Hopes have been falsely raised a few times for this former factory turned academic facility that has been empty ever since the University at Buffalo stopped using it in 1993. It was purchased from New York State by a private owner in 2005, but was then put back on the market in 2006. In the nearly twenty years that it has stood empty, the former Buffalo Meter Company has been stripped of some copper and other elements and has deteriorated in other ways—which an empty structure subject to Buffalo winters is apt to do. But now local company Ciminelli Development has announced plans for transforming the building into a residential complex filled with as many as eighty-five loft-style apartments.
The architectural significance of Bethune Hall goes well beyond its name, the same name as distinguished Buffalo architect Louise Blanchard Bethune. It was built in 1915 by distinguished industrial architects Lockwood, Greene, and Co. as a "daylight factory," a rectangular, exposed concrete structure almost entirely filled in by glass. Built for Buffalo Meter, it was purchased by American Meter in 1958, and then purchased by the state for use by UB’s architecture and design department in 1971. It was subsequently used by the UB art department after architecture moved to Hayes Hall, and became vacant when the art department moved to the Amherst campus. Many graduates of both programs remember the building fondly; in fact, it was his year working as a UB professor in this building that inspired architectural historian Reyner Banham to write Concrete Atlantis.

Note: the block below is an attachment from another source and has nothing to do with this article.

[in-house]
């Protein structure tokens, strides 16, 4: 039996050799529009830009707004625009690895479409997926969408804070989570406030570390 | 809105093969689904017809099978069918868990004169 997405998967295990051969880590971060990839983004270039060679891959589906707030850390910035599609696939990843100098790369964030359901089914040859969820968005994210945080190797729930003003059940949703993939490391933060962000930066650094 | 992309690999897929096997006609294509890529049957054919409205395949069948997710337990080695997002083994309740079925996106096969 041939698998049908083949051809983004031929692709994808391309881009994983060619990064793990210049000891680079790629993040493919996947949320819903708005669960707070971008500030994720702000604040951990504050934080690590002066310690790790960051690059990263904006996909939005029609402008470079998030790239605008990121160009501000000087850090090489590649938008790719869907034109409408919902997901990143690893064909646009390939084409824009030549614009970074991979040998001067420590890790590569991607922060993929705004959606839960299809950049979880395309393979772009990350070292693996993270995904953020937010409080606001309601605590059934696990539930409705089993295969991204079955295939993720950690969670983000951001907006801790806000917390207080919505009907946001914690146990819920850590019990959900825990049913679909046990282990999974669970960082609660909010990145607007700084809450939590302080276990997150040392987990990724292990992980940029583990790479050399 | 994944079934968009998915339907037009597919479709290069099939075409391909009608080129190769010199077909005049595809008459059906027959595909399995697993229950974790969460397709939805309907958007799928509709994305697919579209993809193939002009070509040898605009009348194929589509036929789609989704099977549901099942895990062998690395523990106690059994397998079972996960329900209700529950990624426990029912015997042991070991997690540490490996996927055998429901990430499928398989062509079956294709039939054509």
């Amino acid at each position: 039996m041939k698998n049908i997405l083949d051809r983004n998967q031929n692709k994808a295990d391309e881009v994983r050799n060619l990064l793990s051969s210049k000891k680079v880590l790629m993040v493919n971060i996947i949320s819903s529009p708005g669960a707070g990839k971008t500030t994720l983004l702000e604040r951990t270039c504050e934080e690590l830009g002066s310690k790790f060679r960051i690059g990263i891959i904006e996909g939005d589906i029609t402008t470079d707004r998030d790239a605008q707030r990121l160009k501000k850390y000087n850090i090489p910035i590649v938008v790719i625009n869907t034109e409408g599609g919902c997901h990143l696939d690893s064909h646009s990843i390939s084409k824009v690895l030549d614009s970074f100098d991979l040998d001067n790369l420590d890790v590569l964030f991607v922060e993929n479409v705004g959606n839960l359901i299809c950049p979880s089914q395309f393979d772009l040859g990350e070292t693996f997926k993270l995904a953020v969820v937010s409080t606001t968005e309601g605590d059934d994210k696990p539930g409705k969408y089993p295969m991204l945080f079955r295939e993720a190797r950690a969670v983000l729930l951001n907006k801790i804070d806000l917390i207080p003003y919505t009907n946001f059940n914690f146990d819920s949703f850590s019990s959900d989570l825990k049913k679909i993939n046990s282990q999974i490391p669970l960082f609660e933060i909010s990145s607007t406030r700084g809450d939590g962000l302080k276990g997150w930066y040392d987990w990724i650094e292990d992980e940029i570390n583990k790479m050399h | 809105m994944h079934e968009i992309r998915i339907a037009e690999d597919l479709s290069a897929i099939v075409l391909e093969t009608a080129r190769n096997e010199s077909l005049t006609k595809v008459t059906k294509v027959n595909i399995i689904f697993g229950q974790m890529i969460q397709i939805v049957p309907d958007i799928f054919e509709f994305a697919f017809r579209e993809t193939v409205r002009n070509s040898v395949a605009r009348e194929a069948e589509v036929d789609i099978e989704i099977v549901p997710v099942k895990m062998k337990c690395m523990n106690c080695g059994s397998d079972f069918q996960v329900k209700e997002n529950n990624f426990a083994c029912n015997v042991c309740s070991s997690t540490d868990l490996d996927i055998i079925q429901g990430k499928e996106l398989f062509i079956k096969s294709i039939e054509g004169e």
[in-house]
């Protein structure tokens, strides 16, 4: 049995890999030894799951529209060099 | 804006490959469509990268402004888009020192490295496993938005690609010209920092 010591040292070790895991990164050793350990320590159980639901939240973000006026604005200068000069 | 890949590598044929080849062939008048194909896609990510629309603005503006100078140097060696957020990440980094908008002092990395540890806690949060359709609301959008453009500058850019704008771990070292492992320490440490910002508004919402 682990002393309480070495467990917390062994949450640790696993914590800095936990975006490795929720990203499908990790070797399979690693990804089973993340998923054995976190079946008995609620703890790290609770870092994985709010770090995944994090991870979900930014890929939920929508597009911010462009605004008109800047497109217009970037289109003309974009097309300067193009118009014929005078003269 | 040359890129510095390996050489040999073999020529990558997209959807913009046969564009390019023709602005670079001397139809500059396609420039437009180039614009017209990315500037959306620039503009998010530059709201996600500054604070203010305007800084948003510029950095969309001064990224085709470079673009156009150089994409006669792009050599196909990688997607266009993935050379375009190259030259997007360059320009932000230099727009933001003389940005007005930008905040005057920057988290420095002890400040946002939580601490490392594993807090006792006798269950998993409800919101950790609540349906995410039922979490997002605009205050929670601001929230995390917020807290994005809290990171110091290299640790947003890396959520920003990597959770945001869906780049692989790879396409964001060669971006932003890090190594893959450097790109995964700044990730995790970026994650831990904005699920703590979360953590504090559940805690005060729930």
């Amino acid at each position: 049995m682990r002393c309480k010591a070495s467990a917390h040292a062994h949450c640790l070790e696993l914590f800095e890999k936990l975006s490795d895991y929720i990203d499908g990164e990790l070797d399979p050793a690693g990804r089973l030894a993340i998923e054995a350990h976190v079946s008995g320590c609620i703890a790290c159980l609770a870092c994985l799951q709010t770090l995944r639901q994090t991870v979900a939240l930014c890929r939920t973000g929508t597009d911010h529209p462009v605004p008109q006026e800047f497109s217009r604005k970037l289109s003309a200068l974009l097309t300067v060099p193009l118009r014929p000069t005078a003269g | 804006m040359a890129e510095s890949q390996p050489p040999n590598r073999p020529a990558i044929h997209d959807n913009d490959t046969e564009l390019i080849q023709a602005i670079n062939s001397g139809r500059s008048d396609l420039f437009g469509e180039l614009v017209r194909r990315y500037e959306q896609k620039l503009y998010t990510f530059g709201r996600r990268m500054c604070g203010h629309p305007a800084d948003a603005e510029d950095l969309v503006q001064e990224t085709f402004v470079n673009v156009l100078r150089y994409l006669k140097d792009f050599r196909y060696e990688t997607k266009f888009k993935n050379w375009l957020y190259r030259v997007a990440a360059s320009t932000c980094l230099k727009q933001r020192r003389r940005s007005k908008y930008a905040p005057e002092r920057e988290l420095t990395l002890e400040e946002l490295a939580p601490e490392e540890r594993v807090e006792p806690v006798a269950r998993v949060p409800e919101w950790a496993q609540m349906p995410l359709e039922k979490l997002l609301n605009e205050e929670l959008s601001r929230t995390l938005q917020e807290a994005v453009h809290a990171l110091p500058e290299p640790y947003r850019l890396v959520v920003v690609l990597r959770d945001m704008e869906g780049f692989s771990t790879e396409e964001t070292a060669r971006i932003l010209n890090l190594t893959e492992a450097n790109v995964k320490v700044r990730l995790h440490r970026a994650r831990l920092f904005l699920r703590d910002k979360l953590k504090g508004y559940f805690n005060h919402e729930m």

The clean industrial line that Banham so admired—though he noted some disconcerting decorative elements—is also what makes this building perfect for loft apartments. In its revitalized state, the structure will be a glorious addition to the University District, and provide a type of residential living that so far has been lacking in this part of Buffalo.